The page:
When Cosmo DiNardo showed up to an open house at Holy Ghost Preparatory School, his alma mater, last October, school administrators noticed he was acting odd.
The event, designed to attract potential new students, did not include the 2015 graduate as part of the program.
School spokesman William Doherty wouldn't elaborate on what exactly transpired that Sunday other than saying, "the behavior was enough for us to be concerned."
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When he was asked to leave, DiNardo became disruptive and police were called.
Doherty said the school filed a police report and called DiNardo's parents, Antonio and Sandra DiNardo, to let them know Cosmo was banned from the prep school's Bucks County campus.
The incident at Holy Ghost Prep coincides with a separate episode at a Montgomery County college that resulted in his banning from that institution.
The new information about DiNardo's past continues to paint a picture of a troubled young man who graduated to the murders of four men he admitted to shooting and burying on his family's sprawling rural estate in Solebury Township, according to authorities. Three of the bodies were doused in gasoline and lit on fire inside what was described in court documents as a "pig roaster."
DiNardo, who has been diagnosed with schizophrenia, was involuntarily committed to a mental institution in the past. The circumstances surrounding that committal remain unclear. He was barred from having a firearm.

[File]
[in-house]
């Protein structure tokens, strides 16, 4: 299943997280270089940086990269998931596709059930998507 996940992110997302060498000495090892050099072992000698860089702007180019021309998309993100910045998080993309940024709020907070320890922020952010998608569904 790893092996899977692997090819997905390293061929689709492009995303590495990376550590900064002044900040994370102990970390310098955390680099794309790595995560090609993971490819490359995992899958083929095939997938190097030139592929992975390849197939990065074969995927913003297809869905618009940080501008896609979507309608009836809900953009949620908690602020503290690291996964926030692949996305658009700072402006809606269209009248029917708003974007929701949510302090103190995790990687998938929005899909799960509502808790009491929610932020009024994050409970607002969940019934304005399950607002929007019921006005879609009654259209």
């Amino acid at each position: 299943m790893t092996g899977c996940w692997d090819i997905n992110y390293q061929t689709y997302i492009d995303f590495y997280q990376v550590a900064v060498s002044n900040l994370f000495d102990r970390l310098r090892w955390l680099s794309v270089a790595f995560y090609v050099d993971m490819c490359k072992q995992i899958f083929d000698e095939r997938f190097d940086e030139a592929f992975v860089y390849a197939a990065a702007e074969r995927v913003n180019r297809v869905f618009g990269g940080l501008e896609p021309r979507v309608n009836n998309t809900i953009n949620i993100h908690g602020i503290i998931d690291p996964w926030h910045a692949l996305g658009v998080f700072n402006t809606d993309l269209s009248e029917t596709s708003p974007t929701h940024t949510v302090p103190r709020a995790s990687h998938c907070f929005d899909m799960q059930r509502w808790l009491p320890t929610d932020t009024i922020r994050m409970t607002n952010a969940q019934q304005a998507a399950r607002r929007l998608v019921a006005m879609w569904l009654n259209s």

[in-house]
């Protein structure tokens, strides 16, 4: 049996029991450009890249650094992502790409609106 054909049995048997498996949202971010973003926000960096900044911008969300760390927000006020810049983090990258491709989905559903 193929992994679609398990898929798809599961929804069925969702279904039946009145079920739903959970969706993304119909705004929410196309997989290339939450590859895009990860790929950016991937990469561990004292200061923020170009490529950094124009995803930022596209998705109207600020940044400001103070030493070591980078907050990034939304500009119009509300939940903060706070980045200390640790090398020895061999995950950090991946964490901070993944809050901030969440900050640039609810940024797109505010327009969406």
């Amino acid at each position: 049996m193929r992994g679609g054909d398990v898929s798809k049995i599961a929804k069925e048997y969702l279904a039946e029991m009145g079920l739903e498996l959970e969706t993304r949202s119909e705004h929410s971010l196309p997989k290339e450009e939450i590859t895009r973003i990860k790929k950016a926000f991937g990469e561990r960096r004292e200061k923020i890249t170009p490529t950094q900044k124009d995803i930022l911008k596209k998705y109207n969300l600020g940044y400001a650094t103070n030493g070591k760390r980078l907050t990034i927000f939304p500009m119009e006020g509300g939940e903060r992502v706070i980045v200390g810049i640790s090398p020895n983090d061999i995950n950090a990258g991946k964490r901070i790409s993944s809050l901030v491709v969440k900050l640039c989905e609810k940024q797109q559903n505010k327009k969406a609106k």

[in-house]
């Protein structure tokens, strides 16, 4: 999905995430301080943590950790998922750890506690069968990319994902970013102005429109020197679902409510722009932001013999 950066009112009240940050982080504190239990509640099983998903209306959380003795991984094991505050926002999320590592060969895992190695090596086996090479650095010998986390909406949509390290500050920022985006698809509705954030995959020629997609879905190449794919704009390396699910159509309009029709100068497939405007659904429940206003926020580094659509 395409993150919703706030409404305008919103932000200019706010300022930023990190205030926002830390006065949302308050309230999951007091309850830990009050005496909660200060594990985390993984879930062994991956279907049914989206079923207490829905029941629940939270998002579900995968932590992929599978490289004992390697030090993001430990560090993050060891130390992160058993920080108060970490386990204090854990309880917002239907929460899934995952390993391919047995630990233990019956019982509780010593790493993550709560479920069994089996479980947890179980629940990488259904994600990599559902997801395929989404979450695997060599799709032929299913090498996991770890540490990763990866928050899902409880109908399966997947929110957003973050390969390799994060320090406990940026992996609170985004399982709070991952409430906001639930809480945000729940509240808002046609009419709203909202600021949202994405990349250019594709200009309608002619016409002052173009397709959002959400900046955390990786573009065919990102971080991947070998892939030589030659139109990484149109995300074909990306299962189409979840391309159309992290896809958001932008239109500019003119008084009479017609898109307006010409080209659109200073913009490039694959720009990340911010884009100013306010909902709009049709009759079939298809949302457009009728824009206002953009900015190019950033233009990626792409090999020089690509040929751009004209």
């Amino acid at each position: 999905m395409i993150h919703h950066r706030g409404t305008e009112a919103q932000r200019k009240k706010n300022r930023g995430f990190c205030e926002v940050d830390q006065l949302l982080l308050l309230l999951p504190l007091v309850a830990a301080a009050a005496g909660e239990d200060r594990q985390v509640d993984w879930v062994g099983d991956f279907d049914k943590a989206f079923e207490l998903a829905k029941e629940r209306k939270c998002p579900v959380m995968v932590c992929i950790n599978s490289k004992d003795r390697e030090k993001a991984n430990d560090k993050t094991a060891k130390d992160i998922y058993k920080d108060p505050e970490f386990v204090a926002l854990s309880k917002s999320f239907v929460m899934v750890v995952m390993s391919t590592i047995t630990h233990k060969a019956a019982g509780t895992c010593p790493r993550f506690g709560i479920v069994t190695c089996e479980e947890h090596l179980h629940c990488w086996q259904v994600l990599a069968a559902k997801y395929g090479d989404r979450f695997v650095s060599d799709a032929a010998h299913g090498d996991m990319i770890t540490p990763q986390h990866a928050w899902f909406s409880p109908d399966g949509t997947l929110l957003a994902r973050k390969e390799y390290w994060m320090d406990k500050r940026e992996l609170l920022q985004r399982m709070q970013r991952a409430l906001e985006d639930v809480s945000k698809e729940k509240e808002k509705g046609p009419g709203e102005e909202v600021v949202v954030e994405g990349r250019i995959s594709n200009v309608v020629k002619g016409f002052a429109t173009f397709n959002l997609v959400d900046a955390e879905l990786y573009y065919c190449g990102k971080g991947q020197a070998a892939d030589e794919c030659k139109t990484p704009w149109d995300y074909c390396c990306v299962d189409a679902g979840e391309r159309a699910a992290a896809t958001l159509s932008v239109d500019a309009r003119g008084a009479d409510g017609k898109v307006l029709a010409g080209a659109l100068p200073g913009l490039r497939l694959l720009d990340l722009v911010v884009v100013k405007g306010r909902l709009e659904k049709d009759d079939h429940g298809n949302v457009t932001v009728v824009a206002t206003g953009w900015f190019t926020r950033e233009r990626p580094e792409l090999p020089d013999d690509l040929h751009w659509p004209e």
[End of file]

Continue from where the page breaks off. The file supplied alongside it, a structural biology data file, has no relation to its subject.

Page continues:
Last fall, the 20-year-old was banned from Arcadia University in Glenside, Montgomery County. He spent a semester at the school in the fall 2015 and tried to return the following fall, but school officials said he was not welcome.
A university spokesperson said DiNardo had verbal incidents with members of the university community and made some people uncomfortable. They added that the matter was considered a public safety issue.
DiNardo was informed he would be trespassing if he stepped foot on school grounds, a university spokesperson said. DiNardo and his parents were notified of his banning via a certified letter that was also sent to Cheltenham police.
About half a year after DiNardo was banned, he killed Jimi Taro Patrick, 19; Dean Finocchiaro, 19; Mark Sturgis, 22; and Tom Meo, 21, prosecutors said. DiNardo allegedly admitted to the killings in a confession last Thursday to avoid the death penalty.
Prosecutors said DiNardo's 20-year-old cousin, Sean Kratz, also participated in the murders. Both have been charged in the case. Kratz's attorney, Abby Leeds, told NBC10 Tuesday that her client is "presumed innocent."
Both remain jailed in Bucks County.